FishBase: All The (Known) Fish In The World
January 7, 2004 1:10 AM   Subscribe

Fish, Glorious Fish: They're all here. In fact, I'm having great trouble stifling my natural instinct to call it the most useful, wonderful website in the world. Unless you don't like fish. And even then...
posted by MiguelCardoso (19 comments total)
I can't find bacalhau. What kind of second rate fish taxonomy database leaves salt cod out? Feh.
posted by zaelic at 1:18 AM on January 7, 2004

Zaelic, it's not salt cod in the wild. Humans are generally responsible for the salt part. You're probably thinking of this Newfoundland Cod variety.
posted by MiG at 1:27 AM on January 7, 2004

Zaelic: there are about 20 types of bacalhau listed. Go for the Portuguese version, insert "bacalhau" in the search box and enjoy! (I don't know how to link to the search results!)
posted by MiguelCardoso at 1:37 AM on January 7, 2004

Here's your bacalhau, zaelic - but there are more species listed if you do the full search.
posted by MiguelCardoso at 1:42 AM on January 7, 2004

I am stunned I ever managed to get through each day without it.
posted by rudyfink at 1:54 AM on January 7, 2004

Miguel, we all know that Portuguese cod comes from Newfoundland. Well, came from Newfoundland. Not much left there now.
posted by MiG at 2:07 AM on January 7, 2004

Great post. I've just bought a tropical fish tank and have no idea what half the fish are. Only problem is, it doesn't support my 'Small yellow sucker fish, resembles streak of piss' descriptions.
posted by MintSauce at 4:39 AM on January 7, 2004

A veritable smorgasbord of piscatorial delight.Thanks Migs
posted by johnny7 at 4:42 AM on January 7, 2004

MiG: you're quite right. The fact that *cough* you're also Portuguese, called Miguel and live in Canada may have something to do with your expertise on this matter. The link in your first comment points to the cod universally used for bacalhau, in all its many guises. (All links in English.).

Nowadays, since the terrible depletion (guilty!) of the Newfoundland (Terra Nova) banks, most of our cod comes from Norway and Iceland, though the very best is still salted and sun-dried here in Portugal. There are at least 365 ways of cooking it - one for every day of the year - and, despite the fact that it's not cheap any more, most of us still have it at least twice a week. Because we crave it.

The best salt cod is ideally soaked for 36 hours in a cold, running stream - though tap water must do most of the time. Notwithstanding the many ways of cooking it, really good bacalhau (thick, high and luscious) is best served simply boiled or charcoal-grilled, with cold-pressed extra-virgin olive oil and (not necessarily) garlic.

The interesting thing is, of course, that we have an abundant supply of fresh Atlantic wild fish, thanks to our bountiful coasts - but bacalhau is so deliciously well made, it's still (ever more so) our favourite fish. Or perhaps it's just another case of wanting what's most difficult? ;)
posted by MiguelCardoso at 5:38 AM on January 7, 2004

Yes, this is great.
posted by drobot at 6:21 AM on January 7, 2004

I didn't know that there so many species of Mudskipper. The UK has a giant Mudskipper. There are slender Mudskippers, silver Mudskippers, Pug faced Mudskippers, False Mudskippers....

Do they all climb trees? Are some beginning to evolve more prehensile pectoral fins? I have to know! - They have intruded into my dreams, staring at me bug-eyed from their trees.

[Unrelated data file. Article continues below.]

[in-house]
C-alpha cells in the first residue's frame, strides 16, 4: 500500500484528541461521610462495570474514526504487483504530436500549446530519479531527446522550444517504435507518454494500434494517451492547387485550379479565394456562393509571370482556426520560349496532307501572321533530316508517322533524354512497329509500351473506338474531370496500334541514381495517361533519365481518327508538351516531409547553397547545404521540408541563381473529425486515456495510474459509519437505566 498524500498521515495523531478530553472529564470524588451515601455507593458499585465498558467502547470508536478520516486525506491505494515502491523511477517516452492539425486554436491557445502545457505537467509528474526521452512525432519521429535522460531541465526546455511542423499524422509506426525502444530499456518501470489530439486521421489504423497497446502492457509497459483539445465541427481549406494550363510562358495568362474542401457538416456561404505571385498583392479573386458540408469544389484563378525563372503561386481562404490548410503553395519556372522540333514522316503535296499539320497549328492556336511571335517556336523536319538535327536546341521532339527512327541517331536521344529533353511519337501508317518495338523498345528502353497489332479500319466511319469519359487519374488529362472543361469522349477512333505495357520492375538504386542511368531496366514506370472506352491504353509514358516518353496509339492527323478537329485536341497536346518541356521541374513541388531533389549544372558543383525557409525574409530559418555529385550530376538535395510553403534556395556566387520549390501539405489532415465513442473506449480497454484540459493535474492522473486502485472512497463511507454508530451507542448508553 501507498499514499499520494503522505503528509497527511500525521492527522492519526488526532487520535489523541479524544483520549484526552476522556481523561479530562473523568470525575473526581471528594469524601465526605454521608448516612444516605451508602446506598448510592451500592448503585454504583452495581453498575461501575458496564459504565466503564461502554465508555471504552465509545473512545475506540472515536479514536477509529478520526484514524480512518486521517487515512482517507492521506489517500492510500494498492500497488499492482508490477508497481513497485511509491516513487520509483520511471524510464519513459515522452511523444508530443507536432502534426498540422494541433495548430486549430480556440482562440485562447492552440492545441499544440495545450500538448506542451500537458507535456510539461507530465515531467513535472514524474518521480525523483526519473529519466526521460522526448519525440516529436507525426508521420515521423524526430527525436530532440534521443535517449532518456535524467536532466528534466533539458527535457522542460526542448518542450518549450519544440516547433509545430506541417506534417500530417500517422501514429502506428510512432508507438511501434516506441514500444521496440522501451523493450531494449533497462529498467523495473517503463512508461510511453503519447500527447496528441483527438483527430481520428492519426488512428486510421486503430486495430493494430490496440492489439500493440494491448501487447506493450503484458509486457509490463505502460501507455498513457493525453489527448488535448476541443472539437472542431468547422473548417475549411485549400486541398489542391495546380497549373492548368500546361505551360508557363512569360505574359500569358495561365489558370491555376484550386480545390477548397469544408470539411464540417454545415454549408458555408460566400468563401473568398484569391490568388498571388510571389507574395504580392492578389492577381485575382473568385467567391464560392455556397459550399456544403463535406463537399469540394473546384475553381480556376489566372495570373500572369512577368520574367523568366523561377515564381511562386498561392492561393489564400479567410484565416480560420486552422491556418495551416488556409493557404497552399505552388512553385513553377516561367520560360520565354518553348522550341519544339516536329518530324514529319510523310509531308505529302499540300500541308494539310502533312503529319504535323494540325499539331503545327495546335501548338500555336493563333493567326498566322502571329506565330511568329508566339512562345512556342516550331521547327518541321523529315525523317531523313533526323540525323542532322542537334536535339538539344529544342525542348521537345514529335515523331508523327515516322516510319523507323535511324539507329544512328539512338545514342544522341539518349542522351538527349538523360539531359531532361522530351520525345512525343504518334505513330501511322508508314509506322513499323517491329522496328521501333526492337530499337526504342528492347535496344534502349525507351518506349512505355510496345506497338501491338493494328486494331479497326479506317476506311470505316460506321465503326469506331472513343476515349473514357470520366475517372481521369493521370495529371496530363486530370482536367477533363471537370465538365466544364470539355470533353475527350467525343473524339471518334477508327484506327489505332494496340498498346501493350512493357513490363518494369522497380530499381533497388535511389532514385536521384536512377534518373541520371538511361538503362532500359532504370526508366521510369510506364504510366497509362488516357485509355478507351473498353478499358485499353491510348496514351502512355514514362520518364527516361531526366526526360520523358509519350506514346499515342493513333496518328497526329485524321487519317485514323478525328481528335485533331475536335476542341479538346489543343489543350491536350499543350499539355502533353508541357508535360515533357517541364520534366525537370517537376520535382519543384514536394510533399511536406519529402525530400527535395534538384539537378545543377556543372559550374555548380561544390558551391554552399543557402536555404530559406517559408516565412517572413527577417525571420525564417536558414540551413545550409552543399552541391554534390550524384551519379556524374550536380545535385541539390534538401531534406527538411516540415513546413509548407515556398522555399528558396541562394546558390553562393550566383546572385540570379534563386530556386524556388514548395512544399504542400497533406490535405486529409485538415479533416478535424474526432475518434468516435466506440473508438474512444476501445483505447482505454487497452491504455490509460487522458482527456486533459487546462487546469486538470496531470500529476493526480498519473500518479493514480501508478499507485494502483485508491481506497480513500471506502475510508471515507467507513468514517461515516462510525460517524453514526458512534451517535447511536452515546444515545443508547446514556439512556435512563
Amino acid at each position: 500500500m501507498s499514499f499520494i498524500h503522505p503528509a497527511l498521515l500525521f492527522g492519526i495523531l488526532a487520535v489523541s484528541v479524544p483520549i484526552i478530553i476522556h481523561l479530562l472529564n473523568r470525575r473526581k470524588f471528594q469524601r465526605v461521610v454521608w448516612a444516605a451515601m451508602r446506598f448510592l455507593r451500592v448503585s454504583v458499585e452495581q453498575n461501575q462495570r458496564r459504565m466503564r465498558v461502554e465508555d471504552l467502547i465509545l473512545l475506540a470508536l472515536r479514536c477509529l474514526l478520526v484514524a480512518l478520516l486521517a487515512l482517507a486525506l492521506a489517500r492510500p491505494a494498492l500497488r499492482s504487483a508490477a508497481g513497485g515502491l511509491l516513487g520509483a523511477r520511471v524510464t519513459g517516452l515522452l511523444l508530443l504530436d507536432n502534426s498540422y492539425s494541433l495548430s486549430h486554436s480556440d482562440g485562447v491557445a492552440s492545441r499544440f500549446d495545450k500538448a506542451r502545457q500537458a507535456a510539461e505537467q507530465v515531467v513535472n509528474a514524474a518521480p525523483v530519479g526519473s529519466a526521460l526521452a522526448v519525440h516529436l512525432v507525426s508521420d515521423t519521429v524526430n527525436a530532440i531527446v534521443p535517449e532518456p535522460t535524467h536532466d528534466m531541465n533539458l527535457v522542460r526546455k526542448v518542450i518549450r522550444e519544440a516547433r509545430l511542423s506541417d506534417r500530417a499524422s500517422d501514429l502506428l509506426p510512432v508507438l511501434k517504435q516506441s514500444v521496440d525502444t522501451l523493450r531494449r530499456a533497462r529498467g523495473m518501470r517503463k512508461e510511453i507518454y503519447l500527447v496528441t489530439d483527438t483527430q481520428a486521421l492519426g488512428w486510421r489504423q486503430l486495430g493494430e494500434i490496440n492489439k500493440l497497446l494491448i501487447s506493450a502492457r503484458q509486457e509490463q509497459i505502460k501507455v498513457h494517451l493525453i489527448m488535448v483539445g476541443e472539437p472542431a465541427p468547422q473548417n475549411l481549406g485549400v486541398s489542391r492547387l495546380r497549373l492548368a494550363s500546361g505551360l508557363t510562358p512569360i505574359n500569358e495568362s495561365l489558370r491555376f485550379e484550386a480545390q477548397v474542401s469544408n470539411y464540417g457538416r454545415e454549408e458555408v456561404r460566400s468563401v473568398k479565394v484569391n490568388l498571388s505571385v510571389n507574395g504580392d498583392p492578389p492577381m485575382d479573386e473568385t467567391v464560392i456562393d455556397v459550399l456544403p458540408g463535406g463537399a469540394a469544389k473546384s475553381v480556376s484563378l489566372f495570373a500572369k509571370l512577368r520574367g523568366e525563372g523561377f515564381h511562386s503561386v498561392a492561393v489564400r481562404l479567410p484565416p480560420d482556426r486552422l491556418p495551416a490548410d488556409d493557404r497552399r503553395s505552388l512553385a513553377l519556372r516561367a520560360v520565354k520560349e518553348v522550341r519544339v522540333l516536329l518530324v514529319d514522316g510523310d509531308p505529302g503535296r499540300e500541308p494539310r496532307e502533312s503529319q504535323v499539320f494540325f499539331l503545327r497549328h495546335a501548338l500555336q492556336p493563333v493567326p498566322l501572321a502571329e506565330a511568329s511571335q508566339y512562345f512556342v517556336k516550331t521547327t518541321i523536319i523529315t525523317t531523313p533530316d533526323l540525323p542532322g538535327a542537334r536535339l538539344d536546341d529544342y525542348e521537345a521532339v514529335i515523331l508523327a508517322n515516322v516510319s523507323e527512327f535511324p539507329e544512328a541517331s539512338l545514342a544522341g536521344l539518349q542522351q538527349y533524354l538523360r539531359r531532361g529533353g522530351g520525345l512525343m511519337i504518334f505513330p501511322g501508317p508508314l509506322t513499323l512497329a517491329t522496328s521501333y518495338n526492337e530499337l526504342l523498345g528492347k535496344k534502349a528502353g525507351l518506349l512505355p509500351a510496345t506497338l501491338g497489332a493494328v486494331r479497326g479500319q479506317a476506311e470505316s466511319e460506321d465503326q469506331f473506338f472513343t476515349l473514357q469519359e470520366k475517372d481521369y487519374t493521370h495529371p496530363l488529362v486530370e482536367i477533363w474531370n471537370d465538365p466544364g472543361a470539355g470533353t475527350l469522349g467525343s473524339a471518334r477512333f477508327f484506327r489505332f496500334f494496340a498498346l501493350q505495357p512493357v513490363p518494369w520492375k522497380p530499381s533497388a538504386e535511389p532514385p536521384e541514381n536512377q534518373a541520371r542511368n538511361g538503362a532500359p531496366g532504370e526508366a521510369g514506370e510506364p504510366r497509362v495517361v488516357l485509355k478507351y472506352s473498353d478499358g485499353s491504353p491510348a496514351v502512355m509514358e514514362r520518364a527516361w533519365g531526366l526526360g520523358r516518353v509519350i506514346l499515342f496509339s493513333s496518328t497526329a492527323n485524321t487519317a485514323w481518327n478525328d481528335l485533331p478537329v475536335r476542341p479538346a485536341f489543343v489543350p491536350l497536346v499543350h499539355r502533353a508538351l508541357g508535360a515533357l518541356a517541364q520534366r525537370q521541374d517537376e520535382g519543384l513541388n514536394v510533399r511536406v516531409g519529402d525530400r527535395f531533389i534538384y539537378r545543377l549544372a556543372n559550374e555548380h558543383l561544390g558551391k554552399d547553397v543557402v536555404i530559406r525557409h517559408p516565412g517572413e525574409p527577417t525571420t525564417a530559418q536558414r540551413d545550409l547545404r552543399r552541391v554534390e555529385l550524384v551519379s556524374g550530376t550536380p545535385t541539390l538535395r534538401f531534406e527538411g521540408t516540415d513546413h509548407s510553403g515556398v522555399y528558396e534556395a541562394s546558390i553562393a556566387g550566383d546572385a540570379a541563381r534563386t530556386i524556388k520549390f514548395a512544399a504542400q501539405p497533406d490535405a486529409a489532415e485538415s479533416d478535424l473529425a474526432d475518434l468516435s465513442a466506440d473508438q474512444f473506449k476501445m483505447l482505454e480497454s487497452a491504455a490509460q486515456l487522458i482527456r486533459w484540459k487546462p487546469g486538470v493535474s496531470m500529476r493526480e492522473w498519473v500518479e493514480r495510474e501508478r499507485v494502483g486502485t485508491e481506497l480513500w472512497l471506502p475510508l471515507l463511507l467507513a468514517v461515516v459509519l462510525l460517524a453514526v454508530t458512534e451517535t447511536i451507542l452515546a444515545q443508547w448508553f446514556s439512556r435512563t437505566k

Fishbase rocks. but it won't help me sate my Mudskipper lust today - I think Fishbase is crashing under the Metafilter generated press of Pescaphiles.

Fishy fish fish?
posted by troutfishing at 6:30 AM on January 7, 2004

Any database that includes both horned pout and bunker is just great in my book! (And check out the worldwide names for bluefish!)
posted by ahimsakid at 7:36 AM on January 7, 2004

And for a different kind of fish guide, the Monterey Bay Aquarium has a guide to selecting seafood for eating, separating the goods into three levels of sustainable practices. Their pocket guide is extremely handy.
posted by Ufez Jones at 7:51 AM on January 7, 2004

Oh wow! -- they hook into Bill Eschmeyer's Catalog of Fishes. Which was my first big taxonomic database project (if you don't count all those type catalogs in IZ), back when it was only the Genera of Fishes, we were aiming at a print publication, and we were working in dBase. For one of the department open houses we strung a fan-fold printout of the complete database round the stacks. It's nice to see that it has prospered.
posted by SealWyf at 8:06 AM on January 7, 2004

This is just a dating pool (ha!) for fishfucker.
posted by languagehat at 8:34 AM on January 7, 2004

There is also the Cephbase, if your tastes run more to the squishy fishies (or cephlopods, don't ya know)

Also, the Tree of Life project is useful for the whole bio-enchilada, I think they might share data from the fishbase.
posted by milovoo at 8:47 AM on January 7, 2004

People put the salt in salted cod? All my youthful illusions... gone...! Seriously, though, salt cod is my answer to pricey drug habits. In terms of price-per-mass vs. the time it takes me to cram it all into my face it is a pretty expensive habit. I've got three kilos in my fridge. And I can't get it in the land-locked east European city where I live, so I have to wrap it up in miles of plastic and smuggle it through airports.

Best name for fat, bony, pig-like fish: carp in Romanian is "crap."
posted by zaelic at 9:45 AM on January 7, 2004

This is a fantastic amount of information, especially for a sometimes tour guide who lives about a half-mile from the ocean. Thanks, Miguel. (Although they didn’t seem to know who Fontella Bass was.)
posted by LeLiLo at 10:11 AM on January 7, 2004

Post, glorious post.

Thanks for the fish M.C.!
posted by hama7 at 10:44 AM on January 7, 2004

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